It wasn't emergency mode. It was one axle brake mode. When the pressure is unequal the valve slides over to one side to shut off the leak, in your case low fluid and air. When it slides over it turns on the light. you can recenter the valve. The thing is when you are bleeding by foot you must recognize that the pedal is going down further than normal and stop when you come to the least resistance any further and you push the valve off center. Not the engineering as they all work that way. It is a lack of knowledge about the design and function of the system. But now you know for the future.The FIX is in!
I got discouraged attempting to figure this out so I took the truck to a local shop for a diagnosis. Tech on site said he has seen this before and is normally able to fix it by opening both back bleeder screws and slamming on the brake a few times to get the pressure reducing valve (...aka: proportioning valve) to open. This failed so he said he felt replacing it would help.
Sure enough, once I had it off the truck it dawned on me to check the ohms of the 2 wire connection point. (see pic) I compared it to one that I procured from a local salvage yard. (see pic) Installed the new (...used but nice) valve and without turning the key on fluid flow to the rear wheels returned!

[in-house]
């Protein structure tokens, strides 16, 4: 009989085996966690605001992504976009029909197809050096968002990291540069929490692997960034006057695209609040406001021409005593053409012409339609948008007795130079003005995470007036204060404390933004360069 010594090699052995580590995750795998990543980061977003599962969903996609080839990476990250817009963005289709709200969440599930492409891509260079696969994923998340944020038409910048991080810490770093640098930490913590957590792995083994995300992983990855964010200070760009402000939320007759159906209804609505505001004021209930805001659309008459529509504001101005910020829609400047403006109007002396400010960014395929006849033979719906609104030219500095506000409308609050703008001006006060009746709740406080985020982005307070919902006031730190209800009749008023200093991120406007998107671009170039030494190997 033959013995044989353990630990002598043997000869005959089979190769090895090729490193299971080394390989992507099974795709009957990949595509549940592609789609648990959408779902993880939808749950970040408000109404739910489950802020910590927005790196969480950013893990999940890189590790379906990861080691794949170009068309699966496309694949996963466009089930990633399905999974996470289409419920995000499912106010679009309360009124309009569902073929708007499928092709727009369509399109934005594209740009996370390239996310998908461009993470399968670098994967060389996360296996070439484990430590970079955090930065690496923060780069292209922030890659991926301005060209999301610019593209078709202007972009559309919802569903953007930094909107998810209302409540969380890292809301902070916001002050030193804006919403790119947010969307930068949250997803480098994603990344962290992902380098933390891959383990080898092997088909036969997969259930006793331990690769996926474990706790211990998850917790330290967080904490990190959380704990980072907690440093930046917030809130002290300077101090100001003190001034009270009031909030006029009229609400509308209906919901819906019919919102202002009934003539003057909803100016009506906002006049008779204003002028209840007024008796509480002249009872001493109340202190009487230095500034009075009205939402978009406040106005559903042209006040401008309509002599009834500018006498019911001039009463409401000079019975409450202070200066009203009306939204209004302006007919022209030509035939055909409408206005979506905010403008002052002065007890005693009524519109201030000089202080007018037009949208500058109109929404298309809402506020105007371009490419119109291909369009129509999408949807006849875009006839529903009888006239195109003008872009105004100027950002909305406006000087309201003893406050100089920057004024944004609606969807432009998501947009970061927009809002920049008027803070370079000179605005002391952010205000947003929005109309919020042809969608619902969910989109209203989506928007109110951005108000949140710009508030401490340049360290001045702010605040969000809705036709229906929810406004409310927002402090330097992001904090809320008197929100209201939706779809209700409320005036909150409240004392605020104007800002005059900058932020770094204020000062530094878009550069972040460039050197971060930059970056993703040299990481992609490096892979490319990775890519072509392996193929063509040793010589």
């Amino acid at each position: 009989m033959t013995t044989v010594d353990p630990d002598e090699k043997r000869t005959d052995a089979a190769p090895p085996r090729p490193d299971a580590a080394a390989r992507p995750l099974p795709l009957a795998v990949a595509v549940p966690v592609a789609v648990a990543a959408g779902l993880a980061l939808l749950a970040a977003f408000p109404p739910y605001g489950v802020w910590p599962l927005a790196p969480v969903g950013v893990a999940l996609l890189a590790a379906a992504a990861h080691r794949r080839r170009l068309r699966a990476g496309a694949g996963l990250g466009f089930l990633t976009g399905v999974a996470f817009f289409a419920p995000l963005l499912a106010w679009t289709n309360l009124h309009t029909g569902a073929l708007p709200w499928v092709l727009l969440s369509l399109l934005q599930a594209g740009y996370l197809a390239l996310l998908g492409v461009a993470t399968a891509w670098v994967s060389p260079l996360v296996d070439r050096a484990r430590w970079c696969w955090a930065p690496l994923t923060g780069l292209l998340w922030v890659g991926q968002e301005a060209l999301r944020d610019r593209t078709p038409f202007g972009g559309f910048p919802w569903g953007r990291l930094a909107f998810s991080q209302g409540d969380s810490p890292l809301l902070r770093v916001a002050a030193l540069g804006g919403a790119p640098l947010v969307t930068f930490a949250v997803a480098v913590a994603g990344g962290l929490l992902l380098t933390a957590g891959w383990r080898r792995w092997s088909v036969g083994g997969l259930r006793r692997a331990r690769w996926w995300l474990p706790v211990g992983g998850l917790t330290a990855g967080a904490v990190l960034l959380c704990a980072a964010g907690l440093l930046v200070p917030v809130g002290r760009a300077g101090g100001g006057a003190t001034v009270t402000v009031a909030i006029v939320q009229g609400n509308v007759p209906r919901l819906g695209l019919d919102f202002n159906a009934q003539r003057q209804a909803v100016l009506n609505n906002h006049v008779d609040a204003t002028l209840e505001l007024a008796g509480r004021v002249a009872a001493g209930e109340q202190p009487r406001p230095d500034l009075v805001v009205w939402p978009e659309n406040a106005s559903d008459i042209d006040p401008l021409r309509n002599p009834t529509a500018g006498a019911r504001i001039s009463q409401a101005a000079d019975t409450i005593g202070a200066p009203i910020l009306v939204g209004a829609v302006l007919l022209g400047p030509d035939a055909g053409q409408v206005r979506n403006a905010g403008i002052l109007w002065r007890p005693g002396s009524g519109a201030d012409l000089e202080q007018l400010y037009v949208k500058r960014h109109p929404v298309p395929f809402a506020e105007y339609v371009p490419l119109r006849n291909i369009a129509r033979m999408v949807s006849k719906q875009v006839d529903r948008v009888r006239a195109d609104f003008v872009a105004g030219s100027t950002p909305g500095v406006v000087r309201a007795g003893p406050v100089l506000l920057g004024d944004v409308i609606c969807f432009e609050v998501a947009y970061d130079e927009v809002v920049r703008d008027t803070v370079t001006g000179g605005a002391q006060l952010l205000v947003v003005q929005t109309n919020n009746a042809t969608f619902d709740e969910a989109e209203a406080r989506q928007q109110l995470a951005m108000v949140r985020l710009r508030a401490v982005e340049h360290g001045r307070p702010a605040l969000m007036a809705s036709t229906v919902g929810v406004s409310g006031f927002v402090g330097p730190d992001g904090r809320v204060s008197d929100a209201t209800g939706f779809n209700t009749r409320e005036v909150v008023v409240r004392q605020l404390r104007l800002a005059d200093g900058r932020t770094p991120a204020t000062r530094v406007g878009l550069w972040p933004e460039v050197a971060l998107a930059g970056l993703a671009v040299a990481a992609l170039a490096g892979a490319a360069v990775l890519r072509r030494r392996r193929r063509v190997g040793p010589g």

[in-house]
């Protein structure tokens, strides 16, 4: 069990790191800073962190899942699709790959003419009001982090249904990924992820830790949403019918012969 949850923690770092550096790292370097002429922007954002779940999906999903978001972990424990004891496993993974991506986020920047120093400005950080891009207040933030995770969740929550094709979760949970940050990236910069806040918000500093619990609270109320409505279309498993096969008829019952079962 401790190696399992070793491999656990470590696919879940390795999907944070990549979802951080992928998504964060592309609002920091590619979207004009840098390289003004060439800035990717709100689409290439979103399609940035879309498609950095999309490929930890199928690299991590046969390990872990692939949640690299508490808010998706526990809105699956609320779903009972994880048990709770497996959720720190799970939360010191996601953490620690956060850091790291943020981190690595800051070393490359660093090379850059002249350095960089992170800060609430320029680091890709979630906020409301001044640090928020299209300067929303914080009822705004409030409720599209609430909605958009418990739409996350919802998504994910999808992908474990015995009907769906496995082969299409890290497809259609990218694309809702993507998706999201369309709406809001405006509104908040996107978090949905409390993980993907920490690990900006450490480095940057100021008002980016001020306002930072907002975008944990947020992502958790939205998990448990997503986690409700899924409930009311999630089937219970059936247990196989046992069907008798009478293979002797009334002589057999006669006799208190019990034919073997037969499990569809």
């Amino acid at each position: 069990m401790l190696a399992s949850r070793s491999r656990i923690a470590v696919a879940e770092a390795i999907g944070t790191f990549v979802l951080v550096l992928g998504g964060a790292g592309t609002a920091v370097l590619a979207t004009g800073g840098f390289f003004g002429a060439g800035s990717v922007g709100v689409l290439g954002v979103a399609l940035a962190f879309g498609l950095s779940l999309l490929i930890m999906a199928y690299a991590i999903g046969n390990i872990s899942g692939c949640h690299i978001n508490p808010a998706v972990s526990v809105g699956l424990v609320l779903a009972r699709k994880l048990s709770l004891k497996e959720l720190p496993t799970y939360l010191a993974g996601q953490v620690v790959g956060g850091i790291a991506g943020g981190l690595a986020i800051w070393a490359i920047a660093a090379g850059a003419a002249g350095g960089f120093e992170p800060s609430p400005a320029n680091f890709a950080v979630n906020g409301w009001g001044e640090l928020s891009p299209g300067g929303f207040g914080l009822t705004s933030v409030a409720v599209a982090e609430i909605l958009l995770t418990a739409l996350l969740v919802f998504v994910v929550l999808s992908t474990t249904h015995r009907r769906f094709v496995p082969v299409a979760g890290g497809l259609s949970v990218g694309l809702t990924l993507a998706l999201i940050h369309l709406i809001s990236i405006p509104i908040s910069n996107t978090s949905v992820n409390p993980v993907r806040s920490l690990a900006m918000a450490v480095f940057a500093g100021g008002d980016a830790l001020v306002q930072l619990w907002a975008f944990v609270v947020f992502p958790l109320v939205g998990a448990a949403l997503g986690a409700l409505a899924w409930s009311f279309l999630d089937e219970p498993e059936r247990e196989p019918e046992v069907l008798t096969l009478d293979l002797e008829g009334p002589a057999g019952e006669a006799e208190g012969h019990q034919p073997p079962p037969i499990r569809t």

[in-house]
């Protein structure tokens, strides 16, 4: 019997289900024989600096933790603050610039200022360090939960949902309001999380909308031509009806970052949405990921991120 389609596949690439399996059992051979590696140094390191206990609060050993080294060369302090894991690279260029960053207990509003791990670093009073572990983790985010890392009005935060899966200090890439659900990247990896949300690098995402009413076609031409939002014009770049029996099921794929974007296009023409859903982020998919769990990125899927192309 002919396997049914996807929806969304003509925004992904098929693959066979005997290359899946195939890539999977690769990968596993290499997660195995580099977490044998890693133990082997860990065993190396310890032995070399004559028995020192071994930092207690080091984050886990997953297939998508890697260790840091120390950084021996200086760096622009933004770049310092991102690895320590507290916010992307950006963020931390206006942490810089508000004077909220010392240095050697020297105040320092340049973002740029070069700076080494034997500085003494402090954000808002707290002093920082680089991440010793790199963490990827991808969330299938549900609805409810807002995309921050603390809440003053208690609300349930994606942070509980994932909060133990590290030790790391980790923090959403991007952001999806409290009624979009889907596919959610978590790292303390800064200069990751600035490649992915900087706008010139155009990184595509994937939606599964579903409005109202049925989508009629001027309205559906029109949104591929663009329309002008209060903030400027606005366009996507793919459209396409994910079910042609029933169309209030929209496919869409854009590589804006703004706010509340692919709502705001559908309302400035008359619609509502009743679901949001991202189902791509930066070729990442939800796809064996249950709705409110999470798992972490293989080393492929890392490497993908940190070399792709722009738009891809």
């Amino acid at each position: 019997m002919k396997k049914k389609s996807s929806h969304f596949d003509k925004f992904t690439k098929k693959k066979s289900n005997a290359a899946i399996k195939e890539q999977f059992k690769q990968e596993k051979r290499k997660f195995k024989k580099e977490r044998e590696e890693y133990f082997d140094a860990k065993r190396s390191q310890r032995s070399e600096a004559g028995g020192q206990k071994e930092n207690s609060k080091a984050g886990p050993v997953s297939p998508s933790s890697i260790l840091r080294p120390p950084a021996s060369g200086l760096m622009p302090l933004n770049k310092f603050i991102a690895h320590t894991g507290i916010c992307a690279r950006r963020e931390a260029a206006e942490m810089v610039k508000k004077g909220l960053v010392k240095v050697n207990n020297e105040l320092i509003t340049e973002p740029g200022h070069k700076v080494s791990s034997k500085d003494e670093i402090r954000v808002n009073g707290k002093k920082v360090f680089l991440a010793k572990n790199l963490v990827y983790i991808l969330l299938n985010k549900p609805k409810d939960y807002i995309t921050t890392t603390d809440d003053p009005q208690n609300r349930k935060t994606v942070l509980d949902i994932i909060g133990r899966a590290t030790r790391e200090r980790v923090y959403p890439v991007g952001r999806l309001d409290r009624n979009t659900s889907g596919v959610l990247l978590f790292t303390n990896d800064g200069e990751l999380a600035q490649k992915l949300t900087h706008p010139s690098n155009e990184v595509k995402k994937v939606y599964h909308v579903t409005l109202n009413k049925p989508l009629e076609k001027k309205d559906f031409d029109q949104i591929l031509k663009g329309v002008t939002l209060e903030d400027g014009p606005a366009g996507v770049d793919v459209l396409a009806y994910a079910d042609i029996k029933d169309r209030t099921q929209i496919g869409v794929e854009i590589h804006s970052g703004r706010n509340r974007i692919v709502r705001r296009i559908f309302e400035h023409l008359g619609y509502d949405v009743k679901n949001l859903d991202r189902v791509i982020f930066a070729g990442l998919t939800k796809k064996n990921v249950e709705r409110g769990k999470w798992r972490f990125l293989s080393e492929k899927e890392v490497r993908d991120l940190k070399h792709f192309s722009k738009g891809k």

A normal brake bleeding sequence was completed. Started the truck and the BRAKE warning light went out. Great!
Now I am left thinking that when the fluid in the reservoir got too low, the valve went into emergency mode and stopped allowing fluid to the back wheels where the leak had developed. At the same time the circuit within the valve opened causing the dash light, "BRAKE" and NOT "ABS BRAKE". (Hence the "base brake" fault the dealership scanner saw) My conclusion: The Dodge engineering design is a one time failure of the Prop Valve if a wheel cylinder failure occurs.